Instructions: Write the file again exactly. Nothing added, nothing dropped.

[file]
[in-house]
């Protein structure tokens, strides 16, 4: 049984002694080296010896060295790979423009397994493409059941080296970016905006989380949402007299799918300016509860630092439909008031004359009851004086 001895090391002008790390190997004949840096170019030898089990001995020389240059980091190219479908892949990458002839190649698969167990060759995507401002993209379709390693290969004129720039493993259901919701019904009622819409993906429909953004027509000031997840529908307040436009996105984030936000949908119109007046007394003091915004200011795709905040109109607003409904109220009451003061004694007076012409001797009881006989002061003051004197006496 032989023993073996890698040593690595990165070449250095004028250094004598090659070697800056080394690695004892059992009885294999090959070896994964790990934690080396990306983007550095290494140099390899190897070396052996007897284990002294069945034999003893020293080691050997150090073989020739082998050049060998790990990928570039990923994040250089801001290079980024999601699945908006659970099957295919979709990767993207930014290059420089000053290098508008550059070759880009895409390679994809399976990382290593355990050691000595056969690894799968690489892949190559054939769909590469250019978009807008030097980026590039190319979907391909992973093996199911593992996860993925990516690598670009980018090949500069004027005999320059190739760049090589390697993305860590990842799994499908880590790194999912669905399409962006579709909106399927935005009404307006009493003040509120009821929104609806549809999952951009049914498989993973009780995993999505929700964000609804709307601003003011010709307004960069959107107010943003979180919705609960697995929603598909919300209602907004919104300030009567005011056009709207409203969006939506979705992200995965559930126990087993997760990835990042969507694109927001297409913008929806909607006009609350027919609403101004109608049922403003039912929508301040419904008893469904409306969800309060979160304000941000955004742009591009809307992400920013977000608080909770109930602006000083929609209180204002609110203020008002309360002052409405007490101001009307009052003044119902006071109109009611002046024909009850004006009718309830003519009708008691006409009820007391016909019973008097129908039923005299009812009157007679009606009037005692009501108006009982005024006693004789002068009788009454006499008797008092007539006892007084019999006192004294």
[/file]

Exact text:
[in-house]
């Protein structure tokens, strides 16, 4: 049984002694080296010896060295790979423009397994493409059941080296970016905006989380949402007299799918300016509860630092439909008031004359009851004086 001895090391002008790390190997004949840096170019030898089990001995020389240059980091190219479908892949990458002839190649698969167990060759995507401002993209379709390693290969004129720039493993259901919701019904009622819409993906429909953004027509000031997840529908307040436009996105984030936000949908119109007046007394003091915004200011795709905040109109607003409904109220009451003061004694007076012409001797009881006989002061003051004197006496 032989023993073996890698040593690595990165070449250095004028250094004598090659070697800056080394690695004892059992009885294999090959070896994964790990934690080396990306983007550095290494140099390899190897070396052996007897284990002294069945034999003893020293080691050997150090073989020739082998050049060998790990990928570039990923994040250089801001290079980024999601699945908006659970099957295919979709990767993207930014290059420089000053290098508008550059070759880009895409390679994809399976990382290593355990050691000595056969690894799968690489892949190559054939769909590469250019978009807008030097980026590039190319979907391909992973093996199911593992996860993925990516690598670009980018090949500069004027005999320059190739760049090589390697993305860590990842799994499908880590790194999912669905399409962006579709909106399927935005009404307006009493003040509120009821929104609806549809999952951009049914498989993973009780995993999505929700964000609804709307601003003011010709307004960069959107107010943003979180919705609960697995929603598909919300209602907004919104300030009567005011056009709207409203969006939506979705992200995965559930126990087993997760990835990042969507694109927001297409913008929806909607006009609350027919609403101004109608049922403003039912929508301040419904008893469904409306969800309060979160304000941000955004742009591009809307992400920013977000608080909770109930602006000083929609209180204002609110203020008002309360002052409405007490101001009307009052003044119902006071109109009611002046024909009850004006009718309830003519009708008691006409009820007391016909019973008097129908039923005299009812009157007679009606009037005692009501108006009982005024006693004789002068009788009454006499008797008092007539006892007084019999006192004294």